know how they refer to the drivers.

  4. #4
    suprunp's Avatar
    suprunp is offline Senior Member
    • Member Info
      • Member Type:
      • Student or Learner
      • Native Language:
      • Ukrainian
      • Home Country:
      • Ukraine
      • Current Location:
      • Ukraine
    Join Date
    Apr 2011
    Posts
    526
    Post Thanks / Like

    Default Re: Drunk vs drunken

    NOT A TEACHER

    New Oxford American Dictionary, 2nd Edition.

    Anyone who is obviously or legally under the influence of
    alcohol is said to be drunk.
    Drunken means the same thing, but only drunk should be
    used predicatively - that is, after a linking verb (she was drunk) -
    while drunken is more often used to modify a noun (a drunken sailor) and,
    in some cases, to imply habitual drinking to excess. Drunken is also used
    to modify nouns that do not refer to a person (a drunken celebration).

  5. #5
    BobK's Avatar
    BobK is offline Harmless drudge
    • Member Info
      • Member Type:
      • English Teacher
      • Native Language:
      • English
      • Home Country:
      • UK
      • Current Location:
      • UK
    Join Date
    Jul 2006
    Posts
    15,665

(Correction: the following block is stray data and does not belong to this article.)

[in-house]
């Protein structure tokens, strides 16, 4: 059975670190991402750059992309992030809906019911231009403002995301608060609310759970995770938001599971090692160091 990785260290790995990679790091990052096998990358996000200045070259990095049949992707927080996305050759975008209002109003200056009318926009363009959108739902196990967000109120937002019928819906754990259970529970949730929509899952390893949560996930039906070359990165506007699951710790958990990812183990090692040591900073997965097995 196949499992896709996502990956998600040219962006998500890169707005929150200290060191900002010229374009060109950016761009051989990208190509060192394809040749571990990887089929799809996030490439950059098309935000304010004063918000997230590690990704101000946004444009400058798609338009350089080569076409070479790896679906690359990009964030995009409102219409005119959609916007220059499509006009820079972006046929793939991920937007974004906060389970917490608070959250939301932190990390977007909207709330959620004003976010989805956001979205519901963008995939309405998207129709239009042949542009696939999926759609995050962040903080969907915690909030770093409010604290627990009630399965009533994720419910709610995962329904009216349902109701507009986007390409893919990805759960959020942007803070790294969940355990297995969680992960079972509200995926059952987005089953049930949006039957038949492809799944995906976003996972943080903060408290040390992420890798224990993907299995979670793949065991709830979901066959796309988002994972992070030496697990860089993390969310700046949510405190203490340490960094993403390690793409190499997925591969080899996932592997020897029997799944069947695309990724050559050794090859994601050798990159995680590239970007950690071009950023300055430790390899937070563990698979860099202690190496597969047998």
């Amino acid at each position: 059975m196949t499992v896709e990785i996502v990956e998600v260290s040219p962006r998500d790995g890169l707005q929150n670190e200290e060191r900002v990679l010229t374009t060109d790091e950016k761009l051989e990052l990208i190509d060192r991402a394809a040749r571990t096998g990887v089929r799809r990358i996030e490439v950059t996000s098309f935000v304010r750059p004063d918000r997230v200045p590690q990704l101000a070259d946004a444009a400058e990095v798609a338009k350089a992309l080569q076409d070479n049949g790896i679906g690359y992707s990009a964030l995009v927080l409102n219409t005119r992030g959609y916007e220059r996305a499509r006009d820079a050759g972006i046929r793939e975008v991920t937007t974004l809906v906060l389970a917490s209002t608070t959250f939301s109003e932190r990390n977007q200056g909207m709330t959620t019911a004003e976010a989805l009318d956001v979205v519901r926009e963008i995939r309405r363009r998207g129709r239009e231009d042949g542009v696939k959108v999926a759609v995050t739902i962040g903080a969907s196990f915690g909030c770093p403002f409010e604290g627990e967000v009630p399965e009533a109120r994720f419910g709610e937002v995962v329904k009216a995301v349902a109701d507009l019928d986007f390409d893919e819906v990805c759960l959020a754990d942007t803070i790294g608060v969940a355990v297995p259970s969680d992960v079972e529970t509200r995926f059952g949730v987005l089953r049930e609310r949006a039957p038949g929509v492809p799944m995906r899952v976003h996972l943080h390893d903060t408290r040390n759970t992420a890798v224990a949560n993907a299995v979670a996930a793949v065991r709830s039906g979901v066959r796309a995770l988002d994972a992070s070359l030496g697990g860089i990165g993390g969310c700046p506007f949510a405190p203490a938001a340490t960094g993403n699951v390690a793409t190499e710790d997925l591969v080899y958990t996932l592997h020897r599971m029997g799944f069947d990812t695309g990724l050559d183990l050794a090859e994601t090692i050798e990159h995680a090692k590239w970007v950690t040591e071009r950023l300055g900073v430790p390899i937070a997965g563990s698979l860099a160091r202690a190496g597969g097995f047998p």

Post Thanks / Like

    Default Re: Drunk vs drunken

    You'll find signs of these pairs of past participles in various other cases; 'proved'/'proven' say. 'Proven' is chiefly used attributively: 'a proven case/treatment/success...'. The two forms existed, and usage has tended to favour the one in a certain position.

    In old texts you'll find these 'en' participles used predicatively. The Christmas Carol Ding dong merrily on high says 'Let steeple bells be swungen. And IO-IO-IO by priest and people [U]sungen[/U']. The words 'swungen' and 'sungen' no longer exist.

    b

    PS In regional dialects, these extra participles persist. I had a friend who used to talk about a 'boughten cake' (rather than a home-made one).
    PPS I've just posted a (totally unrelated, but maybe interesting) teaching resource on a different sort of '-en' verb at http://www.tes.co.uk/teaching-resour...tives-6094016/
    Last edited by BobK; 05-Jul-2011 at 12:10. Reason: PSs Added

  6. #6
    Rover_KE is offline Moderator
    • Member Info
      • Member Type:
      • Retired English Teacher
      • Native Language:
      • English
      • Home Country:
      • England
      • Current Location:
      • England
    Join Date
    Jun 2010
    Posts
    15,270
    Post Thanks / Like

    Default Re: Drunk vs drunken

    Welcome to the forum, Lisa.

    You could also look at the Similar Threads at the bottom of the page.

    Rover

Similar Threads

  1. got drunk
    By Ju in forum Ask a Teacher
    Replies: 3
    Last Post: 11-Dec-2010, 18:51
  2. [Grammar] must have drunk?
    By nado92 in forum Ask a Teacher
    Replies: 4
    Last Post: 18-May-2010, 18:02
  3. When somebody is almost drunk
    By Stromgol in forum Ask a Teacher
    Replies: 6
    Last Post: 26-Jun-2008, 23:18
  4. drunk/drunken
    By angliholic in forum Ask a Teacher
    Replies: 4
    Last Post: 10-Oct-2007, 14:06
  5. drunk & drunken
    By bellentsai in forum Ask a Teacher
    Replies: 12
    Last Post: 29-Nov-2005, 13:12

Posting Permissions

  • You may not post new threads
  • You may not post replies
  • You may not post attachments
  • You may not edit your posts
  •